Posts tagged: Piracy

Microsoft coming head on with counterfeit Vista

By , February 28, 2008 9:20 am

Microsoft has just released a new update (kb940510) on the Windows update to tackle some of the widely used hacking method to activate Windows Vista.

Unfortunately due to time constrain, I am unable to test on the behaviour of this update. But do note that this update is listed on the Windows update and is not stealth installation. It is also said that this update will not disable any Vista features except giving you a good WGA nagging.

Might test this update when I have the time.

Microsoft’s response to Vista OEM BIOS hack

By , April 14, 2007 12:48 am

This hack has been around for almost a month and according to Microsoft’s WGA Team, they are putting it as a least priority issue to be dealt with at the moment.

Alex Kochis, Microsoft’s Product Managers noted on the WGA’s blog that “It’s worth noting we also prioritize our responses, because not every attempt deserves the same level of response. Our goal isn’t to stop every “mad scientist” that’s on a mission to hack Windows. Our first goal is to disrupt the business model of organized counterfeiters and protect users from becoming unknowing victims.”

So I supposed that this is a good news for whoever using or planning to use such hack.

Microsoft Confirms Windows Vista Brute Force Keygen

By , March 10, 2007 1:01 am

A hacker by the screen name “Computer User” had recently announce on some internet forum that he had created a crack program, that allows one to search and obtain a legal Vista product key. The crack simply tries to inject product keys into the OS until it finds keys that are accepted by Vista. The crack is able to search through 20000 keys in an hour.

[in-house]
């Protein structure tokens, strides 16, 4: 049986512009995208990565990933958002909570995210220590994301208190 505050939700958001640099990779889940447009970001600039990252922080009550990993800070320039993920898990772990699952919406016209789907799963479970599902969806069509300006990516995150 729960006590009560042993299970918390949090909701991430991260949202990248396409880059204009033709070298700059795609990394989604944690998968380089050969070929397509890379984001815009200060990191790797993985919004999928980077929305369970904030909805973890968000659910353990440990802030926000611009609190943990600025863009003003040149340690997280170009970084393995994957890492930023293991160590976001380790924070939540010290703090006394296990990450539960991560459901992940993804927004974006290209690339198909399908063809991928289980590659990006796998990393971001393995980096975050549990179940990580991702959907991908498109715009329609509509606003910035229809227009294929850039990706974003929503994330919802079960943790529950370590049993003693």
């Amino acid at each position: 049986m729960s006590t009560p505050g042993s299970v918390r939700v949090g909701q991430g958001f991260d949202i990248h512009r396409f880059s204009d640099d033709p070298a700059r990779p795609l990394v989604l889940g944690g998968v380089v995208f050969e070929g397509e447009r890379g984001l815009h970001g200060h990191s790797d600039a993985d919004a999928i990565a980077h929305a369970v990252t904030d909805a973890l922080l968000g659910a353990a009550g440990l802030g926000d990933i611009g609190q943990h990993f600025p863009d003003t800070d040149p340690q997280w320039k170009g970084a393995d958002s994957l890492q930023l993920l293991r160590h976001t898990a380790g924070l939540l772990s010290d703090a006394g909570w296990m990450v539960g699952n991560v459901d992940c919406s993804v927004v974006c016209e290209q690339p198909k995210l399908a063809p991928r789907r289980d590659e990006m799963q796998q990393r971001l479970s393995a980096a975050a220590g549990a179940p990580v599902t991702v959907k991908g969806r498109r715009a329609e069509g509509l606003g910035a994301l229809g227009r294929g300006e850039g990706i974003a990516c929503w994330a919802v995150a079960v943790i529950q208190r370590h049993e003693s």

A few days after, “Computer User” announced that the crack was a hoax, and should not work as he had added codes in the crack that causes it to generate invalid product keys. However, some users who had used his crack claimed that they had obtained some legitimate product keys. One user had even posted a video clip showing the entire process.

Alex Kochis, a senior licensing manager from the WGA team had acknowledged the possibility of such an attack, but attempts to downplay it.“The attack randomly searches for legit keys.  This is called a brute force attack because there really isn’t much intelligence involved and the goal is to just randomly cycle through key after key after key until a legit one is found. One report indicates that the script written to perform this attack goes through about a thousand keys every half an hour; frankly, that’s a pretty slow brute force attack.”, according to Kochis.

Also from him, if a legitimate customer was affected due to the product key he got was activated by the brute force crack; such issue can be dealt at the customer service level. down

By , January 18, 2007 7:34 am, one of the largest bittorent search engine, sued by the MPAA over distribution of copyright contents recently, had their website brought down by the ISP on the 16th of January 2007.

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